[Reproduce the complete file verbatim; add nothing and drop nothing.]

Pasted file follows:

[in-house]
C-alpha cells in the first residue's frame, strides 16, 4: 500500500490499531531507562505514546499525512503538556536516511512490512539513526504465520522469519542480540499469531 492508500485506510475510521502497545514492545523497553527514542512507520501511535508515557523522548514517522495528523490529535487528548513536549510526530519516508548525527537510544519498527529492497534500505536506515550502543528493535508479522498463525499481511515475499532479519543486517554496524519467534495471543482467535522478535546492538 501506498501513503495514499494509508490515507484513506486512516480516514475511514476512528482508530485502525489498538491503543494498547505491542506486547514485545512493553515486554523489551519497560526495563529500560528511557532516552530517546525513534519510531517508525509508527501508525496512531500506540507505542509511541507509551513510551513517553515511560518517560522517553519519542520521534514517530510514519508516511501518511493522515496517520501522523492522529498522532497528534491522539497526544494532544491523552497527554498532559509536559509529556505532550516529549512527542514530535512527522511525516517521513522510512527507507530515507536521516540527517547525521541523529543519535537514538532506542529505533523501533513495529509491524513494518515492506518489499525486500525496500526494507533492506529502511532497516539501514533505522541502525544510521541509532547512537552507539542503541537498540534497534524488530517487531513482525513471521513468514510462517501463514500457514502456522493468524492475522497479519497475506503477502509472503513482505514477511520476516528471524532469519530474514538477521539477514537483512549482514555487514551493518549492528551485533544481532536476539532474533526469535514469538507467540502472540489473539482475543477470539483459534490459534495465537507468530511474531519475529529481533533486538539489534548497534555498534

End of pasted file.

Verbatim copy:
[in-house]
C-alpha cells in the first residue's frame, strides 16, 4: 500500500490499531531507562505514546499525512503538556536516511512490512539513526504465520522469519542480540499469531 492508500485506510475510521502497545514492545523497553527514542512507520501511535508515557523522548514517522495528523490529535487528548513536549510526530519516508548525527537510544519498527529492497534500505536506515550502543528493535508479522498463525499481511515475499532479519543486517554496524519467534495471543482467535522478535546492538 501506498501513503495514499494509508490515507484513506486512516480516514475511514476512528482508530485502525489498538491503543494498547505491542506486547514485545512493553515486554523489551519497560526495563529500560528511557532516552530517546525513534519510531517508525509508527501508525496512531500506540507505542509511541507509551513510551513517553515511560518517560522517553519519542520521534514517530510514519508516511501518511493522515496517520501522523492522529498522532497528534491522539497526544494532544491523552497527554498532559509536559509529556505532550516529549512527542514530535512527522511525516517521513522510512527507507530515507536521516540527517547525521541523529543519535537514538532506542529505533523501533513495529509491524513494518515492506518489499525486500525496500526494507533492506529502511532497516539501514533505522541502525544510521541509532547512537552507539542503541537498540534497534524488530517487531513482525513471521513468514510462517501463514500457514502456522493468524492475522497479519497475506503477502509472503513482505514477511520476516528471524532469519530474514538477521539477514537483512549482514555487514551493518549492528551485533544481532536476539532474533526469535514469538507467540502472540489473539482475543477470539483459534490459534495465537507468530511474531519475529529481533533486538539489534548497534555498534